Stars: Wallace Beery, Bessie Love, Lewis Stone, Lloyd Hughes
A film adaptation of the novel of the same name by Arthur Conan Doyle, with wonderful stop-motion special effects by the very talented and innovative Willis O'Brien. One of the earliest example of a Giant Monster movie (Kaiju, if you prefer) and the film that helped paved the way for films like King Kong, Godzilla, and Jurassic Park.
The story follows Professor Challenger (what a name!) who returns from an expedition on which he claims he saw prehistoric dinosaurs...alive! No one believes him, and indeed mock him, but he forms a party to return to the lost world in order to prove them wrong (and to save a member who was lost on the previous journey). In the lost world they are confronted with plenty different varieties of dinosaurs that threaten their lives.
Probably the most notable thing about this film is the special effects work of stop-motion pioneer Willis O'Brien. Prior to The Lost World O'Brien honed his skills on lesser works such as The Dinosaur and the Missing Link and The Ghost of Slumber Mountain, and his animation was at its hitherto best in The Lost World; of course he later went on to culminate all his talents into King Kong. Suffice it to say, O'Brien's innovative stop-motion animation looks great here and believe it or not still holds up well today. The dinosaurs move in very convincing and life-like ways and all the sets and models look absolutely gorgeous (and even more gorgeous in the 93 minute restored edition, which I am reviewing and recommend).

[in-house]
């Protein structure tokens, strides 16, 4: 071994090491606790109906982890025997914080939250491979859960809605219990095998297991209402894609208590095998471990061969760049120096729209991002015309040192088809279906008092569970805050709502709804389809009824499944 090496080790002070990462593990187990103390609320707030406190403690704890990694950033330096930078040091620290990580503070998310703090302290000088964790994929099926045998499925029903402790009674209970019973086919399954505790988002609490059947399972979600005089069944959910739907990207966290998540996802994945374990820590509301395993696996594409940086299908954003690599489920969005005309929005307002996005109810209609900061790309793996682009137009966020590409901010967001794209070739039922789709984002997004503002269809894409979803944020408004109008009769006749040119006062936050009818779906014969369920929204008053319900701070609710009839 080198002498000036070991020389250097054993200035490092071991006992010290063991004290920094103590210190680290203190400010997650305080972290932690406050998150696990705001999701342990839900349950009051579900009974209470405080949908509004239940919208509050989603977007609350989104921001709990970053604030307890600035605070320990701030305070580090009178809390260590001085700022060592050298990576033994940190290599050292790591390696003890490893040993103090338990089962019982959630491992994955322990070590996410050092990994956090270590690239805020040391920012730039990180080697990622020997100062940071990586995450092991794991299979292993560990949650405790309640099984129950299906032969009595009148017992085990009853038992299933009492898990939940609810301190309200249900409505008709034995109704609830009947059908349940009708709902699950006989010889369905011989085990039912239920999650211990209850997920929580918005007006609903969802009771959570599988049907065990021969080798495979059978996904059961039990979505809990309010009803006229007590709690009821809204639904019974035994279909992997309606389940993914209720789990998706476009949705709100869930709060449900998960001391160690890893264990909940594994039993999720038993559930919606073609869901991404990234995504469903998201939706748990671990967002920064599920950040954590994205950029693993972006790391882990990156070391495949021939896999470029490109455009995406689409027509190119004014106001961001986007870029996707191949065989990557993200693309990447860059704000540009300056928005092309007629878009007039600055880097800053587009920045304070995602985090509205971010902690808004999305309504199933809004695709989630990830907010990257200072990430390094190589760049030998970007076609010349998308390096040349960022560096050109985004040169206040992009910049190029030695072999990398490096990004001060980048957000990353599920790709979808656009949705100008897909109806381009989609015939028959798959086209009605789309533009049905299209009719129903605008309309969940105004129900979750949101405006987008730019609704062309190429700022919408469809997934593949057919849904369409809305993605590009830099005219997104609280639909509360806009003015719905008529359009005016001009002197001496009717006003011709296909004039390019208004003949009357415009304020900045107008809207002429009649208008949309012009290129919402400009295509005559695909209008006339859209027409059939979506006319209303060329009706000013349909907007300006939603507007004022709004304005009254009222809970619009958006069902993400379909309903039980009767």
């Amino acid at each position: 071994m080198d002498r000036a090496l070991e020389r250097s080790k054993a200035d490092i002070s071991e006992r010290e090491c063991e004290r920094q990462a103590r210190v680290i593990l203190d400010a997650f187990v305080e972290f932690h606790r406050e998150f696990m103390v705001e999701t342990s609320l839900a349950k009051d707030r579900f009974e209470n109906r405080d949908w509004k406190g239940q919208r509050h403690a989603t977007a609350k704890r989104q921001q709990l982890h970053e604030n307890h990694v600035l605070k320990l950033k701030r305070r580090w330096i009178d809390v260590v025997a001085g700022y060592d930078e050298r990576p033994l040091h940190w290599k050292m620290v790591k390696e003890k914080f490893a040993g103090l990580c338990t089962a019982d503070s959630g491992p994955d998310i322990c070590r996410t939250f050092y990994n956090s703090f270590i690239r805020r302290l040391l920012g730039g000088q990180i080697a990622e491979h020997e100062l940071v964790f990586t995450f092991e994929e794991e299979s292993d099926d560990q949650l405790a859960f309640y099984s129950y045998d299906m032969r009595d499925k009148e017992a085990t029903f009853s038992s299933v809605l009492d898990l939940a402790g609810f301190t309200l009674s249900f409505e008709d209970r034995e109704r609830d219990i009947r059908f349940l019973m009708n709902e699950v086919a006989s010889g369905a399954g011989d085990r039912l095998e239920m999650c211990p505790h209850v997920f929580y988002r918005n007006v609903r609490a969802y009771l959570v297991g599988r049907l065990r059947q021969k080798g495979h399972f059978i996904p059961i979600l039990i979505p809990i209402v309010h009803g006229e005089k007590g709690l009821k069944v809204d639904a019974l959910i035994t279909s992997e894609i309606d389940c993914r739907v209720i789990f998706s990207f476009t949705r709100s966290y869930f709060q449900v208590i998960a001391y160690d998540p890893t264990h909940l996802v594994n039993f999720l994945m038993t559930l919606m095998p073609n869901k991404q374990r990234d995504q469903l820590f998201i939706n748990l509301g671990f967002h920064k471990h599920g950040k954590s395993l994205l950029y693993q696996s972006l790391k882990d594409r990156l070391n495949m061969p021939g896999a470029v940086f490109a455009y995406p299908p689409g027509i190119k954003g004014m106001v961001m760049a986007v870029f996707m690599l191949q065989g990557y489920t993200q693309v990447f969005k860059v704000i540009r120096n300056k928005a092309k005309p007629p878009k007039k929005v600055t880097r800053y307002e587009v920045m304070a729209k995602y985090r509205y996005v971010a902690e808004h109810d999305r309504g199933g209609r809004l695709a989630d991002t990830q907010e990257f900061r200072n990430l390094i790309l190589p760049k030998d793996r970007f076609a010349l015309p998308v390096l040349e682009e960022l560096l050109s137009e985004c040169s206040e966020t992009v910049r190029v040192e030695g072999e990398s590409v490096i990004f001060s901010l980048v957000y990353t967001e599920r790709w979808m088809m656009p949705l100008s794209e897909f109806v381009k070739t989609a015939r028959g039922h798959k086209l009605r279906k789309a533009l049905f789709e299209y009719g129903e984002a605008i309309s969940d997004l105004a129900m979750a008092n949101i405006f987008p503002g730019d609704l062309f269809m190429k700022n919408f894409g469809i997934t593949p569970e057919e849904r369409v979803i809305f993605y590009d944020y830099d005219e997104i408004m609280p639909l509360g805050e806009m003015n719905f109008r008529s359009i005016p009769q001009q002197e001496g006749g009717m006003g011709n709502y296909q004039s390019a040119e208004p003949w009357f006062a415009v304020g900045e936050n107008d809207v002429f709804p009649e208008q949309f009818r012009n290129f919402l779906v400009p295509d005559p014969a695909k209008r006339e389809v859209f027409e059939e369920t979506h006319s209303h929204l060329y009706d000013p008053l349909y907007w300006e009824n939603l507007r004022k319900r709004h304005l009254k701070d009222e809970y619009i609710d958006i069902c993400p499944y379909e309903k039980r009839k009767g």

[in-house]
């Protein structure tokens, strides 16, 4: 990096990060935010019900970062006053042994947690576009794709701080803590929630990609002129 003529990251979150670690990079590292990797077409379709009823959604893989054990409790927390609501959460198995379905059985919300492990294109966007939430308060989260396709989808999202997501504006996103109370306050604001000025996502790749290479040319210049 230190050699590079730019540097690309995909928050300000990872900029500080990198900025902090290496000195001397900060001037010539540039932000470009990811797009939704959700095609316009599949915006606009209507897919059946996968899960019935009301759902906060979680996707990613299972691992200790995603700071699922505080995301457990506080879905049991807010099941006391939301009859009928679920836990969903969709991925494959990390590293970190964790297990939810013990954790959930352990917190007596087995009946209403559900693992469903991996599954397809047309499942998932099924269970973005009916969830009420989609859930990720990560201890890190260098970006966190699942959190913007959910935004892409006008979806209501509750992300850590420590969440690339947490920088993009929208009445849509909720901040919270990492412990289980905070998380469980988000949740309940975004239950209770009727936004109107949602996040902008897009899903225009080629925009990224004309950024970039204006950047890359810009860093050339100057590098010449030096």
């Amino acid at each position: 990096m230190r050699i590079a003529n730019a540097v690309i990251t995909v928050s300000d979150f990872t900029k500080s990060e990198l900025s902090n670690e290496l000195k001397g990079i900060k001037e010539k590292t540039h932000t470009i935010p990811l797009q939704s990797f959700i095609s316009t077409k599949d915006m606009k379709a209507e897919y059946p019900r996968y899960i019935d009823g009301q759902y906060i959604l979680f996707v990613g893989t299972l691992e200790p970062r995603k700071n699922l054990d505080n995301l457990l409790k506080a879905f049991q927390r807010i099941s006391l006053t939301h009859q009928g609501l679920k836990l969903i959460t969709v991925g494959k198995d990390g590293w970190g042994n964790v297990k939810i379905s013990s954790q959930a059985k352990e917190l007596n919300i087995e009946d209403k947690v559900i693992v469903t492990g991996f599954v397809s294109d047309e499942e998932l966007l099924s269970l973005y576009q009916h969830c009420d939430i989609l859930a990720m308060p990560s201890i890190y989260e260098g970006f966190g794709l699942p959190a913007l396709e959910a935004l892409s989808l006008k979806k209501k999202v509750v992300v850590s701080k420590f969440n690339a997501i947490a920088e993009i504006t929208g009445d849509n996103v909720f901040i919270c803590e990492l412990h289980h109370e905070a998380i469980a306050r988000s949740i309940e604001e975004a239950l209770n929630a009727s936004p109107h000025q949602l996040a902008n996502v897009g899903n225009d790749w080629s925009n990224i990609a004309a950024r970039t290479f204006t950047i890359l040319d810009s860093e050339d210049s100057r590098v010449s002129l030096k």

One of the coolest things about King Kong were all the giant monster fights he got into; this holds true for The Lost World also. Dinosaurs are always fighting other dinosaurs and the fights are very enjoyable and well choreographed. It's some awesome action, especially for its time. And after all, who doesn't like to see dinosaurs fighting?
There's some nice acting from the wild-haired and bearded Wallace Beery, and of course the very beautiful Bessie Love (a fitting name, I may add). At the beginning of the film there is also a cameo appearance of Sir Arthur Conan Doyle himself, the author of the novel of which this film is based (also author of the highly popular Sherlock Holmes series). It is, as far as I know, his first and only appearance on film. It is also said that when the film came out in theaters Doyle went to see it with his family and did indeed like it.
One of the first giant monster movies. The first feature length film to utilize stop motion animation. The film that served as invaluable practice for Willis O'Brien's later special effects work in King Kong. The first film to be screened on an airplane (April 1925 London-Paris Imperial Airways flight; probably not the best idea being that the plane was made largely of wood and film stock is nitrate and highly flammable but, you know, someone had to do, right?). An important film, one that nearly became a lost film numerous times, and luckily for us a very enjoyable one.
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